The solar and energy storage industries are at an inflection point, where we have the chance to exponentially accelerate their growth or see them hampered by tariffs, import bans, and resilience concerns among other things. While those battles are fought on the policy front, the work on the ground to actually deliver, build and operate these systems is ongoing, with all of the challenges of the present moment being faced. At our Monthly Forum in October, join us to hear about what’s happening in the solar and energy storage industries out in the field and on the frontlines.
Speaker Profile of EnterSolar’s Zaira Akhmedova
By Pamela Berns
Seven seems to be an auspicious number for Zaira Akhmedova. Her professional journey spanned seven years as she made her way from a degree in finance and accounting to her current position as Financial Strategy Manager at EnterSolar, one of the largest commercial solar developers in the U.S. And it was her trip around the world—a seven-month sabbatical from work—that solidified her commitment to a career in renewable energy. (more…)
By Ansh Sandhu
Conventional power plants produce energy by burning fossil fuel to run turbines that produce electricity, which is then distributed via an extensive transmission system into our homes and businesses. Such systems are expensive to lay out, so utilities worldwide prefer to set these up in urban areas where the population density is higher.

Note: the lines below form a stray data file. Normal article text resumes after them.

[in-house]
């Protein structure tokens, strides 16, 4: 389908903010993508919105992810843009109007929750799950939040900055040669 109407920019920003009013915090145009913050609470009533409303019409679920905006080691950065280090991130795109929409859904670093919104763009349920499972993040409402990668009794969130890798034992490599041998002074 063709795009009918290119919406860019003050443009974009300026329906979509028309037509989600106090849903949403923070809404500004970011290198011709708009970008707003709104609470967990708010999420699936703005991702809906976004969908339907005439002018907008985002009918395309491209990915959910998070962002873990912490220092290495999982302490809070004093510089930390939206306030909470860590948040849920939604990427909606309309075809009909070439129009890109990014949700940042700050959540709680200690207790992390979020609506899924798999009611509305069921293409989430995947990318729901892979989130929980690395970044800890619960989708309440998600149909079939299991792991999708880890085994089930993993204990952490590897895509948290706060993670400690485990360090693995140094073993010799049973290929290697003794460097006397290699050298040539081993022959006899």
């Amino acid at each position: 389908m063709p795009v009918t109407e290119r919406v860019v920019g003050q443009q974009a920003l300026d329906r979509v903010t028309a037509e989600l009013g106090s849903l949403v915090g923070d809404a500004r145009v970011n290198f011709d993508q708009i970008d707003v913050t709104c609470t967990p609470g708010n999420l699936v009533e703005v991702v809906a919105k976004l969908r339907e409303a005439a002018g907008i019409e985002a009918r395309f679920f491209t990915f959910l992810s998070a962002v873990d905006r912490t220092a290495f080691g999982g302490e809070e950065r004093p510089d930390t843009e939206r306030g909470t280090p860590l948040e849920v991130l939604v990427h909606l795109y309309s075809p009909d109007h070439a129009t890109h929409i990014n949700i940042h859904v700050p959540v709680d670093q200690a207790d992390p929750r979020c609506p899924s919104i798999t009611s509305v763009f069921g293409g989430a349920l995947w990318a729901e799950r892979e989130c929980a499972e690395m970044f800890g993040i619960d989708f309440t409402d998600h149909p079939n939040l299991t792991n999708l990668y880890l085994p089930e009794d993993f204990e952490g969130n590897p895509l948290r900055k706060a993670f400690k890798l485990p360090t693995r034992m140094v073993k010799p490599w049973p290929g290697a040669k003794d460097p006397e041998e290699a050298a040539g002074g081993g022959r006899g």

For cities already struggling to reduce emissions from buildings and transportation, conventional power systems have exacerbated the problem. In more remote areas, the fossil fuel model has led to a power disparity, particularly in disadvantaged communities (DACs).
As 2019 gets going, we’re starting off the year with our classic Green Catwalk forum, where we bring in speakers to present on new, innovative, unheard of, and just plain interesting topics, technologies, trends and organizations within the sustainability space. This year we will include presentations on solar fabrics, water efficiency and sustainable plumbing, as well as strategies to effectively discuss sustainability and climate change, among other topics. Join us!
In addition, our first volunteer orientation of the year will take place right before the event, starting at 6 PM. If you’re interested in joining GreenHomeNYC as a volunteer, please sign up at https://greenhomenyc.org/get-involved
Date: Wednesday, January 16, 2019 Time: 6:30 PM – 8:00 PM Place: TOTO Showroom, 20 West 22nd Street, 1st floor, New York, NY 10010
We highly encourage attendees to register in advance, as fees increase at the door. If registering at the door, credit/debit card is strongly preferred.
by Claire Brown
During GreenHomeNYC’s October Forum, eight women of green led us on a tour of their green building career paths. Through the Pecha Kucha style of presentation, the speakers used timed-slides to guide us through their search for their dream careers in engineering, sustainable design, new construction, and more. In addition to sharing their stories, the speakers offered advice to those seeking green careers. The forum was co-hosted by GreenHomeNYC and the Center on Global Energy Policy’s Women in Energy program at Columbia University.
Lucie Dupas, Entersolar